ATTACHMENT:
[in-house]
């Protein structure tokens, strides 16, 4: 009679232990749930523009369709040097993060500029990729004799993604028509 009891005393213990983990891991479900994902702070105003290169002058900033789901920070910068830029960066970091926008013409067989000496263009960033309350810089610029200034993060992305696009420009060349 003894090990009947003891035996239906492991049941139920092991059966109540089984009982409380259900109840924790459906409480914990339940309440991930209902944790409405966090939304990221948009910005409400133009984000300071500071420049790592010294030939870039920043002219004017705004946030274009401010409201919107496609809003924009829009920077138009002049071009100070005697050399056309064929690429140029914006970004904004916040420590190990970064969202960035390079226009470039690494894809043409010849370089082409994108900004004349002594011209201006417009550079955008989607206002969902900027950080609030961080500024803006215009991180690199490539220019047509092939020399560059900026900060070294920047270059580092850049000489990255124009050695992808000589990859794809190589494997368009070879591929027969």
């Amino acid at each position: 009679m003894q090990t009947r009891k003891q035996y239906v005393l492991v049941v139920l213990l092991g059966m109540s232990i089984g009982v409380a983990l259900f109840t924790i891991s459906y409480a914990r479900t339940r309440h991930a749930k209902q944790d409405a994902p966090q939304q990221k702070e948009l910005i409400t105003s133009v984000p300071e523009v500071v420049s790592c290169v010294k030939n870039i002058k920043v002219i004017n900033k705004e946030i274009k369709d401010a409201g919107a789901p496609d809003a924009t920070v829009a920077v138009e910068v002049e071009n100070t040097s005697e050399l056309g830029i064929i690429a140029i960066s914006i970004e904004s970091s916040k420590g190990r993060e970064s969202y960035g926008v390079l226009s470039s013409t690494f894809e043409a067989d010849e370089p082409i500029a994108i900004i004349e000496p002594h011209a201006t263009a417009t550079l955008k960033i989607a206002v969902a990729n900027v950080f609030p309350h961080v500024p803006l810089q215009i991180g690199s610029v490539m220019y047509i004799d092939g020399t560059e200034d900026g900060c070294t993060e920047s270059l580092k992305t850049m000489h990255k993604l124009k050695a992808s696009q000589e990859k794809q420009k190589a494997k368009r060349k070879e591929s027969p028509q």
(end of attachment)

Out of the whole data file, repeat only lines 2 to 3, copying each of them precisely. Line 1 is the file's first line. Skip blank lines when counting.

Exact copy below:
């Protein structure tokens, strides 16, 4: 009679232990749930523009369709040097993060500029990729004799993604028509 009891005393213990983990891991479900994902702070105003290169002058900033789901920070910068830029960066970091926008013409067989000496263009960033309350810089610029200034993060992305696009420009060349 003894090990009947003891035996239906492991049941139920092991059966109540089984009982409380259900109840924790459906409480914990339940309440991930209902944790409405966090939304990221948009910005409400133009984000300071500071420049790592010294030939870039920043002219004017705004946030274009401010409201919107496609809003924009829009920077138009002049071009100070005697050399056309064929690429140029914006970004904004916040420590190990970064969202960035390079226009470039690494894809043409010849370089082409994108900004004349002594011209201006417009550079955008989607206002969902900027950080609030961080500024803006215009991180690199490539220019047509092939020399560059900026900060070294920047270059580092850049000489990255124009050695992808000589990859794809190589494997368009070879591929027969």
């Amino acid at each position: 009679m003894q090990t009947r009891k003891q035996y239906v005393l492991v049941v139920l213990l092991g059966m109540s232990i089984g009982v409380a983990l259900f109840t924790i891991s459906y409480a914990r479900t339940r309440h991930a749930k209902q944790d409405a994902p966090q939304q990221k702070e948009l910005i409400t105003s133009v984000p300071e523009v500071v420049s790592c290169v010294k030939n870039i002058k920043v002219i004017n900033k705004e946030i274009k369709d401010a409201g919107a789901p496609d809003a924009t920070v829009a920077v138009e910068v002049e071009n100070t040097s005697e050399l056309g830029i064929i690429a140029i960066s914006i970004e904004s970091s916040k420590g190990r993060e970064s969202y960035g926008v390079l226009s470039s013409t690494f894809e043409a067989d010849e370089p082409i500029a994108i900004i004349e000496p002594h011209a201006t263009a417009t550079l955008k960033i989607a206002v969902a990729n900027v950080f609030p309350h961080v500024p803006l810089q215009i991180g690199s610029v490539m220019y047509i004799d092939g020399t560059e200034d900026g900060c070294t993060e920047s270059l580092k992305t850049m000489h990255k993604l124009k050695a992808s696009q000589e990859k794809q420009k190589a494997k368009r060349k070879e591929s027969p028509q």